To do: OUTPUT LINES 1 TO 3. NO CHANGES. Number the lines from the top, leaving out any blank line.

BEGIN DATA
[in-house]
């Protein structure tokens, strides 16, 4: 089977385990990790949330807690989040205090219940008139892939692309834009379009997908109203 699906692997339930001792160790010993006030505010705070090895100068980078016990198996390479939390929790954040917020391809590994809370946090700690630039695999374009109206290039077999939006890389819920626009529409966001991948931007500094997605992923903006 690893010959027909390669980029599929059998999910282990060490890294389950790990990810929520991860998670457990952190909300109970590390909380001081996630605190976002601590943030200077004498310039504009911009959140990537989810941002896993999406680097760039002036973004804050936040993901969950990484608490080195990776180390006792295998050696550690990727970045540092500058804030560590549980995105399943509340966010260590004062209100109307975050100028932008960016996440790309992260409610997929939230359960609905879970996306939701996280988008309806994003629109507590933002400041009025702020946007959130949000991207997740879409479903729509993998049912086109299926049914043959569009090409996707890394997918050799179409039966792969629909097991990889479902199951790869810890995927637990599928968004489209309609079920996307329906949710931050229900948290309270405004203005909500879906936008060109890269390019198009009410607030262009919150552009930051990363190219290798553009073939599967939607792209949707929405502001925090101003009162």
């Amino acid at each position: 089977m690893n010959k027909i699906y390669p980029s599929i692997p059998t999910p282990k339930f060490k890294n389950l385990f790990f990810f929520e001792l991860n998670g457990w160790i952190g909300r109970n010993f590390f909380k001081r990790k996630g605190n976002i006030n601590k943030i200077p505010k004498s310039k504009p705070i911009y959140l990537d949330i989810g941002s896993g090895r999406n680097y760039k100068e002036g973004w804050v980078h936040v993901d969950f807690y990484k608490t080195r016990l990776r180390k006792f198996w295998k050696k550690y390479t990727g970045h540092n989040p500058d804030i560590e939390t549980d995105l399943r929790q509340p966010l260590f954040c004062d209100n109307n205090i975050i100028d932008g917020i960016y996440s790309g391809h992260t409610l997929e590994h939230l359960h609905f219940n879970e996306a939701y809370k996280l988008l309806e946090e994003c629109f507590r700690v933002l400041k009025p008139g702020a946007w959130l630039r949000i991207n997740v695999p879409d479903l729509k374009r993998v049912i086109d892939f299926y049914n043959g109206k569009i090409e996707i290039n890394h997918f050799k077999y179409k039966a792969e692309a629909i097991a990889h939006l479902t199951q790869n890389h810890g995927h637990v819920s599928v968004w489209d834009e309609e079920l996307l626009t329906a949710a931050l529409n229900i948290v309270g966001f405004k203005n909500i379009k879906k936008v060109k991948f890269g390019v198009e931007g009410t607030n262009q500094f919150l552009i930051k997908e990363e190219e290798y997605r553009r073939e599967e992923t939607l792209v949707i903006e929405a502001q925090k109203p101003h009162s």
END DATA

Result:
[in-house]
């Protein structure tokens, strides 16, 4: 089977385990990790949330807690989040205090219940008139892939692309834009379009997908109203 699906692997339930001792160790010993006030505010705070090895100068980078016990198996390479939390929790954040917020391809590994809370946090700690630039695999374009109206290039077999939006890389819920626009529409966001991948931007500094997605992923903006 690893010959027909390669980029599929059998999910282990060490890294389950790990990810929520991860998670457990952190909300109970590390909380001081996630605190976002601590943030200077004498310039504009911009959140990537989810941002896993999406680097760039002036973004804050936040993901969950990484608490080195990776180390006792295998050696550690990727970045540092500058804030560590549980995105399943509340966010260590004062209100109307975050100028932008960016996440790309992260409610997929939230359960609905879970996306939701996280988008309806994003629109507590933002400041009025702020946007959130949000991207997740879409479903729509993998049912086109299926049914043959569009090409996707890394997918050799179409039966792969629909097991990889479902199951790869810890995927637990599928968004489209309609079920996307329906949710931050229900948290309270405004203005909500879906936008060109890269390019198009009410607030262009919150552009930051990363190219290798553009073939599967939607792209949707929405502001925090101003009162």
């Amino acid at each position: 089977m690893n010959k027909i699906y390669p980029s599929i692997p059998t999910p282990k339930f060490k890294n389950l385990f790990f990810f929520e001792l991860n998670g457990w160790i952190g909300r109970n010993f590390f909380k001081r990790k996630g605190n976002i006030n601590k943030i200077p505010k004498s310039k504009p705070i911009y959140l990537d949330i989810g941002s896993g090895r999406n680097y760039k100068e002036g973004w804050v980078h936040v993901d969950f807690y990484k608490t080195r016990l990776r180390k006792f198996w295998k050696k550690y390479t990727g970045h540092n989040p500058d804030i560590e939390t549980d995105l399943r929790q509340p966010l260590f954040c004062d209100n109307n205090i975050i100028d932008g917020i960016y996440s790309g391809h992260t409610l997929e590994h939230l359960h609905f219940n879970e996306a939701y809370k996280l988008l309806e946090e994003c629109f507590r700690v933002l400041k009025p008139g702020a946007w959130l630039r949000i991207n997740v695999p879409d479903l729509k374009r993998v049912i086109d892939f299926y049914n043959g109206k569009i090409e996707i290039n890394h997918f050799k077999y179409k039966a792969e692309a629909i097991a990889h939006l479902t199951q790869n890389h810890g995927h637990v819920s599928v968004w489209d834009e309609e079920l996307l626009t329906a949710a931050l529409n229900i948290v309270g966001f405004k203005n909500i379009k879906k936008v060109k991948f890269g390019v198009e931007g009410t607030n262009q500094f919150l552009i930051k997908e990363e190219e290798y997605r553009r073939e599967e992923t939607l792209v949707i903006e929405a502001q925090k109203p101003h009162s």